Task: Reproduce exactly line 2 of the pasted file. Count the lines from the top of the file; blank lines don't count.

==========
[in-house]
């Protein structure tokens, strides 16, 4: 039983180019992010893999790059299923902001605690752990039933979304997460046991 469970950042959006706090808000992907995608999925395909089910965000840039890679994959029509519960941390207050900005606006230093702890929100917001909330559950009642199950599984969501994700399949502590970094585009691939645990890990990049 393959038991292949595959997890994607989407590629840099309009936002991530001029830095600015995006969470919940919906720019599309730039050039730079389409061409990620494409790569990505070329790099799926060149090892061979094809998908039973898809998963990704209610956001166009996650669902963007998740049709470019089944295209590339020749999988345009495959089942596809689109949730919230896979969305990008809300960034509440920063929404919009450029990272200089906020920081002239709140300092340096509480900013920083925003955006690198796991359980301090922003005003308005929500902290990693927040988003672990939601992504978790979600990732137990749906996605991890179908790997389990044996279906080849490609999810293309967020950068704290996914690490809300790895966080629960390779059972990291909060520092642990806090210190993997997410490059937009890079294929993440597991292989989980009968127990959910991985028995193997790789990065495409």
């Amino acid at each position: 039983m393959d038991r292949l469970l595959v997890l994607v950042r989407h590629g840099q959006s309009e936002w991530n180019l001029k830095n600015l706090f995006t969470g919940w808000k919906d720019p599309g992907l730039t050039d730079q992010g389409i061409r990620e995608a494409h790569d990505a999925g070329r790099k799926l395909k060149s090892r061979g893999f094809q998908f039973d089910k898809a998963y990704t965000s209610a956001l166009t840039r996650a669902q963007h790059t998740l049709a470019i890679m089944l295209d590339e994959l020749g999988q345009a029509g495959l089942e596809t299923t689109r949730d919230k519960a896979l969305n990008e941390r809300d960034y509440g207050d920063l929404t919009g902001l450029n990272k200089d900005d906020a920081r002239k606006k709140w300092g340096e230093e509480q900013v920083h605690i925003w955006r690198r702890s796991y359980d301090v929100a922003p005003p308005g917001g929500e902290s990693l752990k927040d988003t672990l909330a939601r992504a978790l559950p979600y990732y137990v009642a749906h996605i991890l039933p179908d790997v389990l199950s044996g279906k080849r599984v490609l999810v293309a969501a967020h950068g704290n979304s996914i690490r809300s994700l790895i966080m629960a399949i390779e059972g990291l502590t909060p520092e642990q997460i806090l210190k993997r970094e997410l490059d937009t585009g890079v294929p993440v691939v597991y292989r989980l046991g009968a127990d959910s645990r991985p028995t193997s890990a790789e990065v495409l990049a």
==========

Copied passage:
């Protein structure tokens, strides 16, 4: 039983180019992010893999790059299923902001605690752990039933979304997460046991 469970950042959006706090808000992907995608999925395909089910965000840039890679994959029509519960941390207050900005606006230093702890929100917001909330559950009642199950599984969501994700399949502590970094585009691939645990890990990049 393959038991292949595959997890994607989407590629840099309009936002991530001029830095600015995006969470919940919906720019599309730039050039730079389409061409990620494409790569990505070329790099799926060149090892061979094809998908039973898809998963990704209610956001166009996650669902963007998740049709470019089944295209590339020749999988345009495959089942596809689109949730919230896979969305990008809300960034509440920063929404919009450029990272200089906020920081002239709140300092340096509480900013920083925003955006690198796991359980301090922003005003308005929500902290990693927040988003672990939601992504978790979600990732137990749906996605991890179908790997389990044996279906080849490609999810293309967020950068704290996914690490809300790895966080629960390779059972990291909060520092642990806090210190993997997410490059937009890079294929993440597991292989989980009968127990959910991985028995193997790789990065495409």